Fast forward to the twentieth century and we find Slovenia as a part of a newly formed Kingdom of Serbs, Croats and Slovenes, in the film Splav Meduze ‘Medusa’s Raft’ (1980), directed by Karpo Godina. In the film we follow a group of avant-garde artists whose leader has set out to promote 'zenithism', his own homegrown movement that combines dadaist performance with Marxist agitation. Delivering equal doses of vaudeville, performance art, burlesque, and propaganda to a bemused, but often captivated audience, the itinerant performers make their way through the newly formed polity, until rivalries, romantic entanglement, and political instability gradually take their toll.

The Kingdom of Yugoslavia collapsed at the beginning of WWII and was invaded by the forces of the Axis; Germany, Italy and Hungary. The movement for liberation started, with the Communists soon taking over the helm, while Royalists and anti-communist groups found themselves siding with the occupier. A civil war ensued which was fought in parallel with the war for liberation. In the film Na svidenje v naslednji vonji ‘Farewell Until the Next War’ (1981), directed by Živojin Pavlović, the absurdity of such a war is exposed through the eyes of the main protagonist, a young intellectual with a communist activist past. The film is the first critical portrayal of the partisan liberation movement and includes scenes of brutal execution by communists of their opponents and the disobedient elements within the liberation front which culminated in the mass execution of the Home Guards at the end of the war.[6]

The consequences of the civil war extended well beyond the end of WWII, as can be seen in the film Osebna prtljaga ‘Personal Baggage’ (2008) directed by Janez Lapajne. On the surface, the film is a story of a modern Slovene family whose unresolved personal relations and undisclosed passions bring about their ruin. The personal guilt of the father is paralleled with the collective guilt of the Slovene nation which is still struggling to come to terms with this dark part of its history.

The first decade after WWII was the time of adjustment and implementation of the new communist rule. Tito broke with Stalin in 1948 and embarked Yugoslavia on an independent path along which workers’ self-management and a non-alignment movement were introduced and implemented. The late 1950s and early 1960s saw a high rate of economic growth and a degree of prosperity not seen in the rest of Eastern Europe (Luthar 2008: 468). Yugoslavia, and Slovenia as its most industrialized republic in particular, was a land of prosperity. Imported goods were flooding in, among them American music, films and fashion. In the film Sladke sanje ‘Sweet Dreams’ (2001) directed by Sašo Podgoršek and based on the novel by Miha Mazzini, this period is portrayed through the eyes of a thirteen year old boy whose dream is to own a record player in order to be able to listen to western music. With the help of his friend, his neighbor and a former-hippie uncle, he devises a plan to finally get hold of this precious possession. On his journey to reach his final goal, he interacts with his family members, teachers, classmates, communists and dissidents. The journey symbolizes his path to adulthood.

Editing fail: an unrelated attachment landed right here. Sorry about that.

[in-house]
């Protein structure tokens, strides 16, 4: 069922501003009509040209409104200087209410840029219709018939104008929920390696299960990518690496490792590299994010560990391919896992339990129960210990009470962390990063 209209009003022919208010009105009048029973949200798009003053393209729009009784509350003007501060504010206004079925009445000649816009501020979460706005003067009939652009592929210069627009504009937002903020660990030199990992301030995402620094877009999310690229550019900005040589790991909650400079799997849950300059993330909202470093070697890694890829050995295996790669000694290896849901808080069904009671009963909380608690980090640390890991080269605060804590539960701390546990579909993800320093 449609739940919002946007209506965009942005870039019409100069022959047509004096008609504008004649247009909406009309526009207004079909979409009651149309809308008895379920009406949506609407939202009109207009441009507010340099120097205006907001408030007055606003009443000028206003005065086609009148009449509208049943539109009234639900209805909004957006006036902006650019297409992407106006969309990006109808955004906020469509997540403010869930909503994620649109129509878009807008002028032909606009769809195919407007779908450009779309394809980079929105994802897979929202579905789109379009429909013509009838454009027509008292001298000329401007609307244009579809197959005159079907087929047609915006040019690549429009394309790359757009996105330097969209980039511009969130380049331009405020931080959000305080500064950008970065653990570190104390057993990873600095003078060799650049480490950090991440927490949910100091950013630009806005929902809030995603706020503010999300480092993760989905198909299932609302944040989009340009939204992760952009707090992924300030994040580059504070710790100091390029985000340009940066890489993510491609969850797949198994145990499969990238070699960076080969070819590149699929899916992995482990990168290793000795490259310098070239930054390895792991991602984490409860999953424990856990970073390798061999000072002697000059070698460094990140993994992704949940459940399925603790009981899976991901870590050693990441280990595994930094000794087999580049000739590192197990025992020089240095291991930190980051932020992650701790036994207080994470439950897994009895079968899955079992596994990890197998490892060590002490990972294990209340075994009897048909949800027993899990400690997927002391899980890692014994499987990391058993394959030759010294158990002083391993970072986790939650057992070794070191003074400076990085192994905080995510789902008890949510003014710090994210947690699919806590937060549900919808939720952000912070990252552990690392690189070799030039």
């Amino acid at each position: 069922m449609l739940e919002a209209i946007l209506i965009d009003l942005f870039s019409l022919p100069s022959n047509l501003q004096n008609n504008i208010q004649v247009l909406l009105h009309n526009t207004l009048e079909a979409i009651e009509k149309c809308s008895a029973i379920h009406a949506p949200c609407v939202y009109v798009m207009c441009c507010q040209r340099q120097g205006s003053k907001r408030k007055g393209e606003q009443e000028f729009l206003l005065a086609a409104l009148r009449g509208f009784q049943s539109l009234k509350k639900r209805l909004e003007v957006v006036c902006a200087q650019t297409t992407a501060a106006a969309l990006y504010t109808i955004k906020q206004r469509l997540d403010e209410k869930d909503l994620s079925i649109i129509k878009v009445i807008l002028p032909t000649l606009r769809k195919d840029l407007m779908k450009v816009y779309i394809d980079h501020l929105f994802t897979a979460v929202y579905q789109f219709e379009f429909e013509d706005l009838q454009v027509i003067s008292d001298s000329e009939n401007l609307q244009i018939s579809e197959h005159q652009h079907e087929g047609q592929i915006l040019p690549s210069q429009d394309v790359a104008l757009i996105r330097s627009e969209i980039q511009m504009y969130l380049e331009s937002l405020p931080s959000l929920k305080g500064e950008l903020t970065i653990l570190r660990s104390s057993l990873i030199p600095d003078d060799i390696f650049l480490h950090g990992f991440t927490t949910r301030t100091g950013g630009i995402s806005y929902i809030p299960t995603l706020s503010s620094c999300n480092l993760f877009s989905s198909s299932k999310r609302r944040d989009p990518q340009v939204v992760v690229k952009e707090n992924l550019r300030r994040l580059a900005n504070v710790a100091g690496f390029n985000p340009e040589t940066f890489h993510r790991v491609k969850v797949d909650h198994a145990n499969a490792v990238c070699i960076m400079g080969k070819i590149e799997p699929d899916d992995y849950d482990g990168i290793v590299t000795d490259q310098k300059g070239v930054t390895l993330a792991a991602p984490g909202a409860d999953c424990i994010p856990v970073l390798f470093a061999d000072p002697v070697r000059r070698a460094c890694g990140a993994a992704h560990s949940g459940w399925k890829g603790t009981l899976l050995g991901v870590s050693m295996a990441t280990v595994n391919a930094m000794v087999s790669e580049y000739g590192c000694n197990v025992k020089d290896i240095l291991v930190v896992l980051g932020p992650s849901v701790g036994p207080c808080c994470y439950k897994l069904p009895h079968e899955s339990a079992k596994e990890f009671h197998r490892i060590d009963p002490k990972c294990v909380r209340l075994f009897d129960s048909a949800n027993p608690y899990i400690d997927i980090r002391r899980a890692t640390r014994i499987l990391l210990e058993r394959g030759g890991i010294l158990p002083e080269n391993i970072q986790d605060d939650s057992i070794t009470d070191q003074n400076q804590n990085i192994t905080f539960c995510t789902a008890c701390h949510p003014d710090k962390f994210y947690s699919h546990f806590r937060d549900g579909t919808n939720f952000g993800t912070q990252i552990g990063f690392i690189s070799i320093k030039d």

One notable event of this period was the World Basketball Championship which was hosted by Yugoslavia. The final match between Yugoslavia and Brazil took place in Ljubljana, the capital of the then Republic of Slovenia. World attention was focused on the maverick communist state and the victory of its team, which brought huge crowds into the streets of towns all over the country in celebration of the unprecedented achievement. The event is a catalyst in the film Zvenenje v glavi ‘Head Noise’ (1998) directed by Andrej Košak, which is based on the novel written by one of the leading contemporary Slovenian authors Drago Jančar. The story takes place in a penitentiary, where a drama evolves when, after being denied the viewing of the final match on TV, some prisoners start a revolt with bloody consequences.

Was this the pinnacle of the Yugoslav federation? The 1980s brought about a gradual disintegration of the once celebrated and revered model of social and ethnic unity. After Tito’s death in 1980, the economic crises escalated which led to a decline in living standards. Slovenia started pushing for more economic and social, as well as political reforms. The democratization process started to take shape with the first democratic elections taking place in 1990. By the end of the same year the nation opted in a referendum to exit the Yugoslav federation.